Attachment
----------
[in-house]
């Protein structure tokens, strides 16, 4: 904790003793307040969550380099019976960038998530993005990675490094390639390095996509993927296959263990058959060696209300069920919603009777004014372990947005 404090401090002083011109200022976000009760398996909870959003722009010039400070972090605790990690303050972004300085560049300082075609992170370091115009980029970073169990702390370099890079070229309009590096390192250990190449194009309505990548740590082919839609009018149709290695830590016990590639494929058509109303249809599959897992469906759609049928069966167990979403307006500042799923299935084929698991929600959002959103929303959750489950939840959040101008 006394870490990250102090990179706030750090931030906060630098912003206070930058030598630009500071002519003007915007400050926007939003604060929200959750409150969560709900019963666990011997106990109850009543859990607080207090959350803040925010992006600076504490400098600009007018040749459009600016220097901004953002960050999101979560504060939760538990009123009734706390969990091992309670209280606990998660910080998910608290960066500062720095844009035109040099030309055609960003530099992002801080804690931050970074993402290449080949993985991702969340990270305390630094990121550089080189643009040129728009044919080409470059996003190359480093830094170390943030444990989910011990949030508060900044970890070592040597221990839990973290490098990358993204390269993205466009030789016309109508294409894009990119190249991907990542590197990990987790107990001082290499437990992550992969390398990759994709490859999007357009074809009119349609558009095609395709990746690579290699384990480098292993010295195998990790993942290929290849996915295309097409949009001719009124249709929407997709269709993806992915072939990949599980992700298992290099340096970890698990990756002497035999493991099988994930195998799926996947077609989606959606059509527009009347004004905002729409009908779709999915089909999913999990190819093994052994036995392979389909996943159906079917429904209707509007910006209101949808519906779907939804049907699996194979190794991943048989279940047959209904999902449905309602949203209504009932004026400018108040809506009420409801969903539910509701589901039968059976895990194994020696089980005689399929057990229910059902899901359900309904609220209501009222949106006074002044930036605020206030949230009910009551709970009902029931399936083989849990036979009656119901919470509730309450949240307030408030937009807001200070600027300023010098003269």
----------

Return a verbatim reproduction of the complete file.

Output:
[in-house]
């Protein structure tokens, strides 16, 4: 904790003793307040969550380099019976960038998530993005990675490094390639390095996509993927296959263990058959060696209300069920919603009777004014372990947005 404090401090002083011109200022976000009760398996909870959003722009010039400070972090605790990690303050972004300085560049300082075609992170370091115009980029970073169990702390370099890079070229309009590096390192250990190449194009309505990548740590082919839609009018149709290695830590016990590639494929058509109303249809599959897992469906759609049928069966167990979403307006500042799923299935084929698991929600959002959103929303959750489950939840959040101008 006394870490990250102090990179706030750090931030906060630098912003206070930058030598630009500071002519003007915007400050926007939003604060929200959750409150969560709900019963666990011997106990109850009543859990607080207090959350803040925010992006600076504490400098600009007018040749459009600016220097901004953002960050999101979560504060939760538990009123009734706390969990091992309670209280606990998660910080998910608290960066500062720095844009035109040099030309055609960003530099992002801080804690931050970074993402290449080949993985991702969340990270305390630094990121550089080189643009040129728009044919080409470059996003190359480093830094170390943030444990989910011990949030508060900044970890070592040597221990839990973290490098990358993204390269993205466009030789016309109508294409894009990119190249991907990542590197990990987790107990001082290499437990992550992969390398990759994709490859999007357009074809009119349609558009095609395709990746690579290699384990480098292993010295195998990790993942290929290849996915295309097409949009001719009124249709929407997709269709993806992915072939990949599980992700298992290099340096970890698990990756002497035999493991099988994930195998799926996947077609989606959606059509527009009347004004905002729409009908779709999915089909999913999990190819093994052994036995392979389909996943159906079917429904209707509007910006209101949808519906779907939804049907699996194979190794991943048989279940047959209904999902449905309602949203209504009932004026400018108040809506009420409801969903539910509701589901039968059976895990194994020696089980005689399929057990229910059902899901359900309904609220209501009222949106006074002044930036605020206030949230009910009551709970009902029931399936083989849990036979009656119901919470509730309450949240307030408030937009807001200070600027300023010098003269």